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Grand Challenges: Integrating Mental Health Services into Priority Health Care Platforms

  • Vikram Patel mail,

    vikram.patel@lshtm.ac.uk

    Affiliations: Centre for Global Mental Health, London School of Hygiene & Tropical Medicine, United Kingdom, Sangath, Goa, India, Centre for Mental Health, Public Health Foundation of India, India

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  • Gary S. Belkin,

    Affiliations: Program in Global Mental Health, New York University School of Medicine, New York, United States of America, New York City Health and Hospitals Corporation, New York, United States of America

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  • Arun Chockalingam,

    Affiliation: Simon Fraser University, Burnaby, Canada

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  • Janice Cooper,

    Affiliations: The Carter Center Mental Health Liberia Program, Rollins School of Public Health, Emory University, United States of America, College of Science & Technology, University of Liberia, Monrovia, Liberia

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  • Shekhar Saxena,

    Affiliation: Department of Mental Health and Substance Abuse, World Health Organization, Switzerland

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  • Jürgen Unützer

    Affiliation: Division of Integrated Care and Public Health, Psychiatry and Behavioral Sciences, University of Washington, Seattle, United States of America

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  • Published: May 28, 2013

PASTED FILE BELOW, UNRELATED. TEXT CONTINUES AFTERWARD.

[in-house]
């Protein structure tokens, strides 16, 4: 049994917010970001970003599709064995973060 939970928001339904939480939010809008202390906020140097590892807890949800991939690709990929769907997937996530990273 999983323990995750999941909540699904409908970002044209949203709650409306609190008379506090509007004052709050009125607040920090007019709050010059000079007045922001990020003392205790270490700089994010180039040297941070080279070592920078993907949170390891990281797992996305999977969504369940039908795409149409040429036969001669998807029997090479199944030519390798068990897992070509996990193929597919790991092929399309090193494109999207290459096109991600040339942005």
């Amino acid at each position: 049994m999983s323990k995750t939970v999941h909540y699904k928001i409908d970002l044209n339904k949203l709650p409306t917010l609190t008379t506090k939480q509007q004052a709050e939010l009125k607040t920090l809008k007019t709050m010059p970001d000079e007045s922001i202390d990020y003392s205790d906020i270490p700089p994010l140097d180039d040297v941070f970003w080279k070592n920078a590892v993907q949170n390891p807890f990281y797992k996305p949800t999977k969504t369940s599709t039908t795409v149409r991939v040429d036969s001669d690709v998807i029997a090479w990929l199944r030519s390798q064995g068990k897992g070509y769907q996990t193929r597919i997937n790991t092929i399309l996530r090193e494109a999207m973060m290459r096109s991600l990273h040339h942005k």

• DOI: 10.1371/journal.pmed.1001448
  • Featured in PLOS Collections

Reader Comments (1)

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circular logic of mental-health-integration and health-system strengthening.

Posted by ram3481 on 31 May 2013 at 16:49 GMT

"Integration may be the only feasible option to address mental health problems in the context of a weak health system, and doing so can contribute to systems strengthening more generally"

I wonder if the above excerpt presents a circular logic because....

1. The failure of the efficacious studies of integration methods to sale up has long been attributed to weakness of health systems. So the premise in this would be that if systems were not weak efficacious interventions could scale up smoothly.
2. Now does the excerpt imply that even if systems are weak, integration could still be attempted with the hope that it will lead to system strengthening..

It may not if the integration model is just task shifting based on educating the primary care providers. A collaborative model where the specialist is also involved may only offer that extra benefit of system strengthening.

Weakness of health systems have been originally precipitated and perpetuated by donor preferences for vertical programs than horizontal programs because for the greater "bang for buck" in vertical disease based programs. Reference 40 rightly points to the balanced approach of vertical+horizontal primary care. Among the various components of health-system listed, the "'health workforce"' component appear to be the crucial agent in the scheme of things. The service,wage and relative professional standing of the formal and informal workforce in primary care will be the key determinant. Primary- care-doctory which is at its historical low will have to be revived. That will be a different task altogether, probably we might need to start from scratch.

No competing interests declared.